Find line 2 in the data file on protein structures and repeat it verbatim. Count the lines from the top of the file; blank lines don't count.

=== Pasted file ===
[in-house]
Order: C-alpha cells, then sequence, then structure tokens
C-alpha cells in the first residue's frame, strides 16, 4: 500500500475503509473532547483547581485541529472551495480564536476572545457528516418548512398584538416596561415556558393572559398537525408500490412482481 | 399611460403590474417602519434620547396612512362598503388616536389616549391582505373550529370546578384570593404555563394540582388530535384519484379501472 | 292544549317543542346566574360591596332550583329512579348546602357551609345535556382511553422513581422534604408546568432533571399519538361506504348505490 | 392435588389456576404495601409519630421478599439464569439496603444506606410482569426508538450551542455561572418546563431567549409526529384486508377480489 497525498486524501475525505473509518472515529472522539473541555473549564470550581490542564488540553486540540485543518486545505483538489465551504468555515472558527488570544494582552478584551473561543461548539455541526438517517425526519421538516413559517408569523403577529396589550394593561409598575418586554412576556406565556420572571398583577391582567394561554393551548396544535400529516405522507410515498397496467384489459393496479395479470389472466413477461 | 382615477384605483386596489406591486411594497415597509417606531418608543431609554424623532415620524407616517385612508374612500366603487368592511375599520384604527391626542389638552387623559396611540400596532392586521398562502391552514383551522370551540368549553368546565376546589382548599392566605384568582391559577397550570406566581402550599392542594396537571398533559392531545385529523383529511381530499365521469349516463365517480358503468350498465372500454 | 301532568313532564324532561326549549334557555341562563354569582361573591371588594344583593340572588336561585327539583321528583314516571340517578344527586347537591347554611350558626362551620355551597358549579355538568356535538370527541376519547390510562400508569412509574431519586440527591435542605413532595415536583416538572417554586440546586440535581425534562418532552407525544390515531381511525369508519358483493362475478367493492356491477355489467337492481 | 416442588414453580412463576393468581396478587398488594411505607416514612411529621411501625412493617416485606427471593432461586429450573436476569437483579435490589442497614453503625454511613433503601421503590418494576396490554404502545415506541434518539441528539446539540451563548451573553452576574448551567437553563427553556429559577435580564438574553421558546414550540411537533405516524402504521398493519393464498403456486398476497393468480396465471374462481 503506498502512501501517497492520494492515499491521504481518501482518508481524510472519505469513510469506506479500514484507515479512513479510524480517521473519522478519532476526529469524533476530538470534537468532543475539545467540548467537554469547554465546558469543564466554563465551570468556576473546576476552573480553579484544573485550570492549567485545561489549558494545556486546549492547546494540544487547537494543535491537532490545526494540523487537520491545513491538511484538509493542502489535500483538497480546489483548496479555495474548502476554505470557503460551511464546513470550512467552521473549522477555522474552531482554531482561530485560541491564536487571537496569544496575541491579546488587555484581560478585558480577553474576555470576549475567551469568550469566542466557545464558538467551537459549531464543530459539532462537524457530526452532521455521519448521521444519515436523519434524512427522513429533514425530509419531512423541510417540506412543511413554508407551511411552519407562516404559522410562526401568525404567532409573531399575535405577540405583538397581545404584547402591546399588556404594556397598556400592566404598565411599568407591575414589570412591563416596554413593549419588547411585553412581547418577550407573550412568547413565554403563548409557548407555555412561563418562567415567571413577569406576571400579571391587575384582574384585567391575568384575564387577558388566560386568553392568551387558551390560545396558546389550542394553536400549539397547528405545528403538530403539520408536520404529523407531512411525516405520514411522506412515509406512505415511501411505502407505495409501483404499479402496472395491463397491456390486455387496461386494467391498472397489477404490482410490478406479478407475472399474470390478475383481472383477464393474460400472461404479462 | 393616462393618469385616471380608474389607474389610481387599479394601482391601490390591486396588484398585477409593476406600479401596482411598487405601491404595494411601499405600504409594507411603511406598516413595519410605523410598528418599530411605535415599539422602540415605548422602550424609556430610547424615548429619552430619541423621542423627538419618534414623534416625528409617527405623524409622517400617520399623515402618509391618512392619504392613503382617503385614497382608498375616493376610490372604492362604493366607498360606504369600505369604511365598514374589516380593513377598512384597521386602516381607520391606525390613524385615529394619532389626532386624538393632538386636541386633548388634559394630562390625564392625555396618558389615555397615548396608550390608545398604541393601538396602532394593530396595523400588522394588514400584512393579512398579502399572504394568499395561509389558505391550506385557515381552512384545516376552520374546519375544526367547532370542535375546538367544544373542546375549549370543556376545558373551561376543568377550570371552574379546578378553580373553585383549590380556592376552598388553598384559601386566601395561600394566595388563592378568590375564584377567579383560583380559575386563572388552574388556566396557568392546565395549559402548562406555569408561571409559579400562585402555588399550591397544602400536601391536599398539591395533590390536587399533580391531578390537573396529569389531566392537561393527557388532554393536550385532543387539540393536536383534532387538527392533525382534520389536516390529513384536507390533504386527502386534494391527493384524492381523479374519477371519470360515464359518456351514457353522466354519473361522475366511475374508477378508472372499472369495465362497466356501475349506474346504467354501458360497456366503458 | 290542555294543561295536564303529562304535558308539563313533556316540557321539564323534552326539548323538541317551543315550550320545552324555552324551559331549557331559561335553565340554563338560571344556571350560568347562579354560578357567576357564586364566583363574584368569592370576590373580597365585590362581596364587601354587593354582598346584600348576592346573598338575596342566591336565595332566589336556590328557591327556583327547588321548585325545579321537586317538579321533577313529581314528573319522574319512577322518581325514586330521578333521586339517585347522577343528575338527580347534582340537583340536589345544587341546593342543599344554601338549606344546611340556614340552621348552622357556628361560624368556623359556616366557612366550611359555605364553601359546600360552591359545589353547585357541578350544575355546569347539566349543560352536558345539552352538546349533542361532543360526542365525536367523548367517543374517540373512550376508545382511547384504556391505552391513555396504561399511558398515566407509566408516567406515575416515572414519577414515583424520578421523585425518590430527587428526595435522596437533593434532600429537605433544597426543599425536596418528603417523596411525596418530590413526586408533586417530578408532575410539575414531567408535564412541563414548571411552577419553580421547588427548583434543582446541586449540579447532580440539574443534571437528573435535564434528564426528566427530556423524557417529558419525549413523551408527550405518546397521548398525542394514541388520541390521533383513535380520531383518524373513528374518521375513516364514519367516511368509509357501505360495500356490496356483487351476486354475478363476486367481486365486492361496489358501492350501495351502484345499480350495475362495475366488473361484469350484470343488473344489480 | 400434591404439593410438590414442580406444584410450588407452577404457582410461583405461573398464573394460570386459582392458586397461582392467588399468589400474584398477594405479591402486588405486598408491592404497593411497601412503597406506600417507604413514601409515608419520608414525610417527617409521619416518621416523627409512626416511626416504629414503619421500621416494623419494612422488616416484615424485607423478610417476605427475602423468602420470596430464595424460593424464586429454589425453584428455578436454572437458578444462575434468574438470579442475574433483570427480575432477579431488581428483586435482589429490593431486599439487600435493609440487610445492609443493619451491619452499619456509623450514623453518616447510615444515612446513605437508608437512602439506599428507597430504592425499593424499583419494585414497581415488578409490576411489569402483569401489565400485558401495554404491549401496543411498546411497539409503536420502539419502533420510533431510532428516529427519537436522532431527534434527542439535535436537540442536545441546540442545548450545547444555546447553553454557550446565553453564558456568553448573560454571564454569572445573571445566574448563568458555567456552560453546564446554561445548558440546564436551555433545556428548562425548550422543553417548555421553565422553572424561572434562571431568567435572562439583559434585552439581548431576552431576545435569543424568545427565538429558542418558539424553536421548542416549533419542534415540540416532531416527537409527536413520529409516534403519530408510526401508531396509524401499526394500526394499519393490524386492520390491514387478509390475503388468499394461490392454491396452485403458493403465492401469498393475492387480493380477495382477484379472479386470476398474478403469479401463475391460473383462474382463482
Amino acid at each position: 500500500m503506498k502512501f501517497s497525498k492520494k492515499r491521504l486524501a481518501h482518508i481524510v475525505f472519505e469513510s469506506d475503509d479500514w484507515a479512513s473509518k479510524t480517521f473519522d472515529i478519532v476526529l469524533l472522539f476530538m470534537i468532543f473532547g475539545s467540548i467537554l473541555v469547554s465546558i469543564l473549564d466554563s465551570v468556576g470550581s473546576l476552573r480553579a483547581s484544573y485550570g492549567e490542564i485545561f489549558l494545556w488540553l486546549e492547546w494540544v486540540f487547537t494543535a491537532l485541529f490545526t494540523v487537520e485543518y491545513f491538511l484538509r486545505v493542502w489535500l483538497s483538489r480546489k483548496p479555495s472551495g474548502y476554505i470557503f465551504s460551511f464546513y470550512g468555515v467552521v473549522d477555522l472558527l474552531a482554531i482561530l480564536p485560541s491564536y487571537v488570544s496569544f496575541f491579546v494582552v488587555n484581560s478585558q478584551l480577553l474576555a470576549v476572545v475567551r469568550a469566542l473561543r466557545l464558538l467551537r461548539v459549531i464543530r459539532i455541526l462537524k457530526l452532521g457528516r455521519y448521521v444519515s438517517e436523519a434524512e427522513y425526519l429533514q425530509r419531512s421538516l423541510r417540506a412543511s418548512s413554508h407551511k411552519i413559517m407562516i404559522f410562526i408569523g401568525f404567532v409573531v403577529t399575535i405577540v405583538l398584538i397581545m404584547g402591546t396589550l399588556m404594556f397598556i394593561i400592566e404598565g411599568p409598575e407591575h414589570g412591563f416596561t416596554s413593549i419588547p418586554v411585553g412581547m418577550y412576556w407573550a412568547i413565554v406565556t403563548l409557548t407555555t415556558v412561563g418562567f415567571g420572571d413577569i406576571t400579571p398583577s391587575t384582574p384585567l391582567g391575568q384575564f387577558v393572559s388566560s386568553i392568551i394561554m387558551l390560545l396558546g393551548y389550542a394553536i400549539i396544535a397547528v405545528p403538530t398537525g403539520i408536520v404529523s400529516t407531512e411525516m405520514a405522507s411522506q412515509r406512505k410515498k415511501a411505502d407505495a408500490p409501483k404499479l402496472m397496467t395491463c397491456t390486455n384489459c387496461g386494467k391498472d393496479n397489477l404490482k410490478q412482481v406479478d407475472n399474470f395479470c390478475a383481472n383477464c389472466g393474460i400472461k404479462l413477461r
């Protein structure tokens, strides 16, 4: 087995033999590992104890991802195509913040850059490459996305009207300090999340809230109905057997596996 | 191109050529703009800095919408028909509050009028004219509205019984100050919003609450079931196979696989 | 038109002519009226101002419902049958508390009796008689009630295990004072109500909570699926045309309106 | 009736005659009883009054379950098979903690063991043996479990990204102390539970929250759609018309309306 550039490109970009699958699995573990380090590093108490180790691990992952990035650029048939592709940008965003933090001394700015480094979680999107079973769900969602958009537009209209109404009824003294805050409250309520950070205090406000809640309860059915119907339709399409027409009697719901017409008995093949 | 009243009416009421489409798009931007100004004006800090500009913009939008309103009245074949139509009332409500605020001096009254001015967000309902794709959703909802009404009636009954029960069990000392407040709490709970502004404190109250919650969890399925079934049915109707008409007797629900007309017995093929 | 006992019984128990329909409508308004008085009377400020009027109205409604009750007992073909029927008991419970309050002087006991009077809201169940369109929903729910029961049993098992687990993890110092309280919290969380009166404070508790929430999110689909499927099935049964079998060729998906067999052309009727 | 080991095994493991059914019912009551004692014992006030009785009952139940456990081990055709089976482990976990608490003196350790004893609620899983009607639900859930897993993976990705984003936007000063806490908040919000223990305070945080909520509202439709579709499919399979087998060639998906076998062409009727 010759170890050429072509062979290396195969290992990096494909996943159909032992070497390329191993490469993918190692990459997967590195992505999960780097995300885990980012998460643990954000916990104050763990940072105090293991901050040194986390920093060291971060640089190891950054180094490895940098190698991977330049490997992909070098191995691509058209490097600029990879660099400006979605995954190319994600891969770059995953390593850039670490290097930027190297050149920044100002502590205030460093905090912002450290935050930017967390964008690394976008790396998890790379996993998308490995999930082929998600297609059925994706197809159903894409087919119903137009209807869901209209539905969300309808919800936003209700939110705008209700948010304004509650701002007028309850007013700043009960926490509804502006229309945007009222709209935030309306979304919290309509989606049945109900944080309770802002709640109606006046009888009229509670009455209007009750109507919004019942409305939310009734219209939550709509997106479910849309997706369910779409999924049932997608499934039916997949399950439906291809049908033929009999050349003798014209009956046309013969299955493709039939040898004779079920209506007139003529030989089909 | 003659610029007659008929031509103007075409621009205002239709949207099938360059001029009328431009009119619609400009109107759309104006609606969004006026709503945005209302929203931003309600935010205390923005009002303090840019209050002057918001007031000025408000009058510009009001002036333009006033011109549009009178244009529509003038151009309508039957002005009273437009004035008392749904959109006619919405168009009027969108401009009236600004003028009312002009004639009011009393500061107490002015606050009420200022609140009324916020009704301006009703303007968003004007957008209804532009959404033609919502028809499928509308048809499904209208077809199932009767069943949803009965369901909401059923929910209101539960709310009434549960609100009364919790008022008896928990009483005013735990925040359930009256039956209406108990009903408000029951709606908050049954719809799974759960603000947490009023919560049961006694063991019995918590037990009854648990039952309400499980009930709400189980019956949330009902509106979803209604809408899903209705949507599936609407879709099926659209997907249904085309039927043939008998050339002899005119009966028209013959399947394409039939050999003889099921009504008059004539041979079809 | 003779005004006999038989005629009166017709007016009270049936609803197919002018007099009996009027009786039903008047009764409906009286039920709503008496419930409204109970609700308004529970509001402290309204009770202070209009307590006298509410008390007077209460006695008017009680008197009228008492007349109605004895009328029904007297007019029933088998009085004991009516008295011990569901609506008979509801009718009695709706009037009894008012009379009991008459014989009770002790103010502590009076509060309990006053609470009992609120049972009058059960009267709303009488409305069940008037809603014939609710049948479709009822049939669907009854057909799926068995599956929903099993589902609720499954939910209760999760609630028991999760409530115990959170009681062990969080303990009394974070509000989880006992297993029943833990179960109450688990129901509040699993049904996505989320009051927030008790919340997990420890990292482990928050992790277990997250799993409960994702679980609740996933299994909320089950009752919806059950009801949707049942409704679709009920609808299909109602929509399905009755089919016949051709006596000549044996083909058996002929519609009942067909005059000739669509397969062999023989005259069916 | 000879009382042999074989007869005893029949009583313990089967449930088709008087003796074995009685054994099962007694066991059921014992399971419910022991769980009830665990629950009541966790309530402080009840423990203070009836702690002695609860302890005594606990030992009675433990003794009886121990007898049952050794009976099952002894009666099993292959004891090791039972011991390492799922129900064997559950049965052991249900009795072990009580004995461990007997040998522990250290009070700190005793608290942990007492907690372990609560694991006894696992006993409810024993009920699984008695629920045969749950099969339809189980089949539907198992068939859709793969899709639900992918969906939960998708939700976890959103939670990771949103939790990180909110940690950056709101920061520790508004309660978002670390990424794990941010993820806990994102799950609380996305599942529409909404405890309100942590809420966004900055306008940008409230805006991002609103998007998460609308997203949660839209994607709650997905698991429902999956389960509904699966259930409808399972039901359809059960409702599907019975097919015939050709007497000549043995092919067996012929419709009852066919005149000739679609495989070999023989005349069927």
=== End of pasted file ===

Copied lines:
Order: C-alpha cells, then sequence, then structure tokens